When I took ophthalmology rotation in veterinary school, I was determined that I would never want to work on eye problems, as they made me extremely nervous. One wrong move, and a pet could be blinded for life. Since that time, I’ve actually come to really enjoy working with eye disease. The list below is by no means all-inclusive, but will give you an idea of some of the many problems that can occur.

  • KCS, Dry Eye, or Keratoconjunctivitis sicca – This malady is commonly caused by inflammation in the eye causing the tear glands to decrease tear production. Diets high in moisture that help moisturize and drain mucous can be extremely beneficial. Commonly used medications include tacrolimus and cyclosporine. I recommend having them compounded in MCT oil rather than corn oil. Genteal and Refresh moisturizing drops, available over the counter at any drugstore, are very helpful. Eyes must be treated multiple times daily, generally for life. Symptoms include redness, mucoid discharge, squinting, rubbing, and possibly ulcers or infection.
  • Corneal ulcers, scratches, or abrasions – damage to the cornea can occur secondary to trauma, rubbing the eye, dry eye, ingrown eyelashes, or entropion (eyelids turned in), among other causes. These are extremely painful, resulting in tearing, rubbing, squinting, and light sensitivity. These are an emergency and should be treated immediately, as the ulceration may lead to perforation of the eye and blindness. Treatment is generally topical antibiotic and anti-inflammatory therapy. Steroids should not be used here.
  • Entropion – generally a congenital problem seen in certain breeds such as Shar Pei and Chow. The eyelids turn in, resulting in irritation to the cornea (front of the eye) from hair and eyelashes rubbing on the eye. Tear staining, increased tear production, and squinting are commonly seen. This can also be seen in older dogs and cats suffering muscle atrophy of the muscles behind the eyes, commonly seen in animals taking long-term steroids. Surgical correction to turn the eyelids out is the optimal solution. Moisturizing drops like Genteal and Refresh will be helpful.
  • Ectropion – generally a congenital problem seen in Cocker spaniels and hound breeds. The eyelids appear droopy, revealing large pockets under the eyes that may become red and irritated. Secondary infections are common. Surgical correction will generally be the most effective treatment.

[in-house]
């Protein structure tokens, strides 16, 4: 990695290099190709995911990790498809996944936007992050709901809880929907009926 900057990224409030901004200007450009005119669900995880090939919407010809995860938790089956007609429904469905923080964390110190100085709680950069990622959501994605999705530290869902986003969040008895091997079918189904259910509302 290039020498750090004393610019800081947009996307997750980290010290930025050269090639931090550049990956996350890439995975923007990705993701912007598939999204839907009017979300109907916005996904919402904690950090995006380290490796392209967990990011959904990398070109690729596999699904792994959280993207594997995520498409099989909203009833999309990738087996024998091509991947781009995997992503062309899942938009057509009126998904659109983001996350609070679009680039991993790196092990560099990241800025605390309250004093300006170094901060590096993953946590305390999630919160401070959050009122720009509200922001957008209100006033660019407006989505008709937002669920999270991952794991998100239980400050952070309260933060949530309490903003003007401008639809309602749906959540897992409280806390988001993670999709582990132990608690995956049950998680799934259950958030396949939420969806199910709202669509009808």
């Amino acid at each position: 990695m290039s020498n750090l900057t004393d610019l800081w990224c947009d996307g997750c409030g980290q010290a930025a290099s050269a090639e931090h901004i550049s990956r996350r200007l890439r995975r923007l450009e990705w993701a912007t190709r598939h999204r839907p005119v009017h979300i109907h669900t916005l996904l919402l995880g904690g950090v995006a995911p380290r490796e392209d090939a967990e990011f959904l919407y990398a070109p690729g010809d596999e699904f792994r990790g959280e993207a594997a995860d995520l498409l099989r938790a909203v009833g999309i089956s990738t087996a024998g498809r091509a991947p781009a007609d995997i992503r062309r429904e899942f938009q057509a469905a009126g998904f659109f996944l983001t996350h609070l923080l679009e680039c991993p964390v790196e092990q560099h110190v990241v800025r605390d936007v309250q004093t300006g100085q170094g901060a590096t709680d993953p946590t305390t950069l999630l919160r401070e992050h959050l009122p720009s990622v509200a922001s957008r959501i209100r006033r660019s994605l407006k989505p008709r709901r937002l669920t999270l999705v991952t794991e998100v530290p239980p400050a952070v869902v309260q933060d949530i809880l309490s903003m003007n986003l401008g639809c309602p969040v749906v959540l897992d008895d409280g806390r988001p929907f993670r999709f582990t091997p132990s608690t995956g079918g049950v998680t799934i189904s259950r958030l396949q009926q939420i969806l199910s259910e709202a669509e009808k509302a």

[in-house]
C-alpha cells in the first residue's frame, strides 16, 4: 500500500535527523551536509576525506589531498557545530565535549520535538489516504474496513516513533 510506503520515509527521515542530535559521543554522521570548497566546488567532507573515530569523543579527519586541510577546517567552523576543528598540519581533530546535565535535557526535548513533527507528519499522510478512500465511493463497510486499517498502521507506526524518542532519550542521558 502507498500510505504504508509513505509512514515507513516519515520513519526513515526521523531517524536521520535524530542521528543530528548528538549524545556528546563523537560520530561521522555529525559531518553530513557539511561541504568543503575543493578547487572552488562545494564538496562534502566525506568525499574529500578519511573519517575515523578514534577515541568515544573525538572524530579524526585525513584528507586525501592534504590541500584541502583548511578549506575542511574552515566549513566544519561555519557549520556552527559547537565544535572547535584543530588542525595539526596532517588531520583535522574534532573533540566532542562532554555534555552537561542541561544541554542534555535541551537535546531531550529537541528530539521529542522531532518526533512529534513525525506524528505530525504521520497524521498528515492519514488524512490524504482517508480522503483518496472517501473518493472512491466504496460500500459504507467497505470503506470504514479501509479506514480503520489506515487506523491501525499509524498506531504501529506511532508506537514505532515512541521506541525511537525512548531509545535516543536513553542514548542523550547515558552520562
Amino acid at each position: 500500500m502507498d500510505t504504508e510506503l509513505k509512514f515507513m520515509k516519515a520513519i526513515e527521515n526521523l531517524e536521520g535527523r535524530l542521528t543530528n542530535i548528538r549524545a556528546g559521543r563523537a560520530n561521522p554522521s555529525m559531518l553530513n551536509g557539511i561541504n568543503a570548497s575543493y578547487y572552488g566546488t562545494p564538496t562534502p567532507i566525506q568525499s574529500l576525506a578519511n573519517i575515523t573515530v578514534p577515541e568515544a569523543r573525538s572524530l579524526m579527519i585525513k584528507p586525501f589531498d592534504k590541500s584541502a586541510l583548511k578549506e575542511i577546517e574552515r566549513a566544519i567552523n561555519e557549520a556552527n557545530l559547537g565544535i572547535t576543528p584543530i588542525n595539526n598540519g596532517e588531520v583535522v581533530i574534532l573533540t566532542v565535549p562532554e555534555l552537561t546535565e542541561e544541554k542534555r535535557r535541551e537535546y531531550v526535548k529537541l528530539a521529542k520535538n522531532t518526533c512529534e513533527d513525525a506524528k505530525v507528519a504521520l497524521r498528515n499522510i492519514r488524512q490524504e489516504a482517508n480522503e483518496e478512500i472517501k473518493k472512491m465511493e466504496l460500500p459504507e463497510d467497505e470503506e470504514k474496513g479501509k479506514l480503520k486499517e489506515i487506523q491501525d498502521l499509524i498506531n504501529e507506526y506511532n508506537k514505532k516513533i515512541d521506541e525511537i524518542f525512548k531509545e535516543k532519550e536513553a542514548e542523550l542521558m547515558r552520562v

• Cherry eye – the eye of the dog and cat has three eyelids. The third eyelid, at the corner of the eye near the nose, has a tear gland at the base of the lid. If the ligaments are not strong enough to hold the gland in place, the gland pops up into view, causing the appearance of a red “cherry” at the corner of the eye. Generally, since this is a genetic problem, the glands of both eyes will be affected eventually. Rarely, the problem will be self-limiting, but surgical repair is generally required.
  • Glaucoma – increased pressure inside the eye is extremely painful and is an emergency condition. Elevated pressure will damage the optic nerve at the back of the eye, resulting in permanent blindness if not addressed immediately. Symptoms include bulging red eyes that are painful. The pupils may be dilated and the cornea may take on a bluish tinge. Treatment includes drops to decrease pressure, possibly oral medications or IV drugs to rapidly lower the pressure. Eyes that do not respond to therapy generally require removal due to intractable pain.
  • Cataracts – these appear as a white opaque filling of the lens in the center of the eye. They block transmission of light and cause blindness. Generally they are seen as an old-age disease, but can be congenital or secondary to diabetes mellitus. Surgery for cataract removal may be an option.
  • PRA or Progressive Retinal Atrophy – this non-painful, progressively deterioration is common in certain breeds such as Cocker Spaniels, Border Collies, Irish Setters, Norwegian Elkhounds, Schnauzers, Poodles, Mastiffs, Samoyeds, and Huskies, but can be found in any breed. Antioxidant supplements given early in the course of the disease are the best defense. Early symptoms include decreased vision, particularly at night, and possibly increase light reflection from the eye (yellow eye seen when taking pictures).
  • SARDS or Sudden Acquired Retinal Degeneration Syndrome – In addition to being untreatable, the cause of SARDS is unknown. Thought to be an autoimmune disease, this causes sudden, complete, irreversible blindness. Early symptoms may include increased thirst, hunger, and urination (all symptoms that may go along with an inflammatory condition causing internal heat in the body). Corticosteroids, nutritional supplements, melatonin and/or doxycycline have not improved vision in response to therapy.
  • Distichiasis and Trichiasis – basically eyelashes growing in the wrong direction and places they should not be growing, rubbing on the eye, causing increased tearing, tear staining, squinting, pain, and possible ulceration. Surgical removal of the offending lashes solves the problem.

From a TCVM perspective (Traditional Chinese Veterinary Medicine), the eyes are the window of the liver. If in doubt, treat the liver. Dark leafy greens like kale, spinach, chard, mustard greens, dandelion greens, broccoli, and asparagus are wonderful for liver draining and support. Eggs and sardines are good blood tonics for the liver. Like feeds like, so addition of liver up to 5% of the diet is recommended.

Photo by Bárbara Montavon on Unsplash